On my first trip to the UK in 2014, I was invited to speak at a women’s organisation. I was invited to be a guest speaker. I had never done anything like that before. I was told that my talk would be like a window for the women to look through in order to learn about my world, my experiences and the visions that I had for myself and those around me.
This illustration of being a window touched my heart and I agreed. I arrived at the event and realised, after having introduced myself as South African and subsequently being asked if I knew a friend of a friend in Kenya, that actually I was a spot of entertainment for bored, wealthy, countryside folk.
I milked that situation and that milking started the journey that is now my performance career. I remember looking into the faces of those women, some of them having never, ever spoken to a black person before, and seeing that they had this need, a deep set want to help.
I waited for the question: “How can we help you?” and my answer was simple, “I need funding to put my piece on at The Cape Town Fringe Festival.” Tears slipped down from over-made-up, grey, blue and green eyes. I was convinced that I had it in the bag.
I returned home and received an e-mail from one of the women informing me that a collection had gone around and that they were proud to help me get into the fringe festival. A week later I was asked for bank details. 2 days after that an e-mail came through informing me that one of the women who ran the group, one who had not been there, had decided that it was a scam and that I had conned them out of their wealth and that I could not be trusted and the money should not go out of the UK.
Somehow I, me, Thola, was a scam and a trickster, something to be afraid and careful of. Someone who might take while you were not looking or find a way to worm my way into all of you millions of savings and family trust funds. Suddenly I was a mastermind who would and could destroy these women and their country.
Somehow a whole group of women had managed to justify their fear of me and turn it into the fact that I was an African and therefore I was someone or something that was there, designed to scam them out of their wealth. One woman had planted the seed and the weed had grown like a forest. Fear stopped me from being funded for the festival. ( Fortunately, I am and was, strong enough to wipe their bull===t off my shoulders and carry on without funding.)
Today I found myself in a position where I was the one with much to share and much to ‘supposedly’ fear. I have had a friend staying in my home, she left yesterday and so I found my fridge filled with things that I do not and will not eat for ethical and environmental reasons.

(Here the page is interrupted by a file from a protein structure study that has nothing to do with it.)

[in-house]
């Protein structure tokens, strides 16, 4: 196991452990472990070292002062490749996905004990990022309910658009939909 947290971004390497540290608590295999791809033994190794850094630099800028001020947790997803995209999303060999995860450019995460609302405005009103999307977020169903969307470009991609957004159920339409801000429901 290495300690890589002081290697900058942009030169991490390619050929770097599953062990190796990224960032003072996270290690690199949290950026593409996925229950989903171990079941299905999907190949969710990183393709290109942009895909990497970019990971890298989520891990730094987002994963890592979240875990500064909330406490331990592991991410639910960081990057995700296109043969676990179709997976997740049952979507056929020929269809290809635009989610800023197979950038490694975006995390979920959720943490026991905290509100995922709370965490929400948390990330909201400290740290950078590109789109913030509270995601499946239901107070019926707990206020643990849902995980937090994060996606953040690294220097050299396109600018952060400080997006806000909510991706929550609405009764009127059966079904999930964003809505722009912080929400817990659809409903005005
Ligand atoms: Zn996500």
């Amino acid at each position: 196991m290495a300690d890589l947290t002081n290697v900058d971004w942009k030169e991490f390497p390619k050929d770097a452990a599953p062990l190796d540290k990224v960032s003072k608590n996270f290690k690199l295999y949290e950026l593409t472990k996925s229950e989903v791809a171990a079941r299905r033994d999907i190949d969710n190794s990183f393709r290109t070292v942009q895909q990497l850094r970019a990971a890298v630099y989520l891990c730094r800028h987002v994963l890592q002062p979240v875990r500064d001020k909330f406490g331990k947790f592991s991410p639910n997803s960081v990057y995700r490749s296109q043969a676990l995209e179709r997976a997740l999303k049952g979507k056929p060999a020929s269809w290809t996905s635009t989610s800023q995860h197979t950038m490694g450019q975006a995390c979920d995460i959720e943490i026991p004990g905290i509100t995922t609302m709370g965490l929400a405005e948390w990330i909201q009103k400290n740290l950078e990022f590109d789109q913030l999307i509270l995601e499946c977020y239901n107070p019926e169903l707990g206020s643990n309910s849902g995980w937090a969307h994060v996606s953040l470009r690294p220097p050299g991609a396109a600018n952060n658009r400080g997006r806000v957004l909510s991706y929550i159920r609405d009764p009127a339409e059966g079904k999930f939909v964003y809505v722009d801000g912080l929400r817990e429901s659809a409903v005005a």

My first and only thought was that I should cook all of the food and hand it out to those who sleep on the streets, under the bridges and behind thick bushes around where I stay in Muizenberg. I cooked up 3 different types of meat, rice and veg. I bought paper cups in order to give the food out. I changed into clothes that were in no way revealing or easy to remove ( one thinks strange things, because one must.)
All that I was wanting to give away was prepared and packed up into pots and bags. And then the thoughts came. The fear of others, the sudden awareness of separation. The awareness of the fact that I had, and that those who I was wanting to give to did not. What if ‘they’ decided to take evertything? Was it a clever idea for me to be alone with ‘them’?
These thoughts flooded my head. This sudden othering of the very people that I wanted to help. All of a sudden I was afraid of ‘them’. Never mind the fact that I did not even now who ‘they’ were. I know that there are people who sleep on the streets and I know that without homes or regular money on must get hungry and cold.
I felt fear because society and the communities around me have allowed me to feel fear, have almost quietly encouraged me to feel fear. And I have allowed myself to digest these feelings and let them settle in my system. Fast becoming part of my methods of survival, like breathing, fear has become unconscious but necessary.
I hated this realisation. I acknowledged it, took a grip of it and used it only to empower myself. I packed the car, made sure I had no unnecessary valuables with me and left for the bridge in Muizenberg. There I was met with soft, alcohol infused hugs and appreciation.
I was ashamed of how much I had had to prepare myself to step out of my comfort and share of what I had in abundance with those who did not have any. I was ashamed that I had allowed other peoples perceptions and experiences to guide my expectation and possibly alter my own personal interactions.
If we are teaching each other to fear each other what is the point of being alive? I understand that one needs to be realistic, a woman alone needs to be street smart and aware. I understand that one needs to consider factors, but when fear alone is keeping you from sharing what you have too much of, I believe that this is the point where one looses their sense of humanity.
We can not be a people without other people. Find those around you who are in need. Offer them what you are able to offer. Extra blankets, black bags, food, easy open tins. Be human.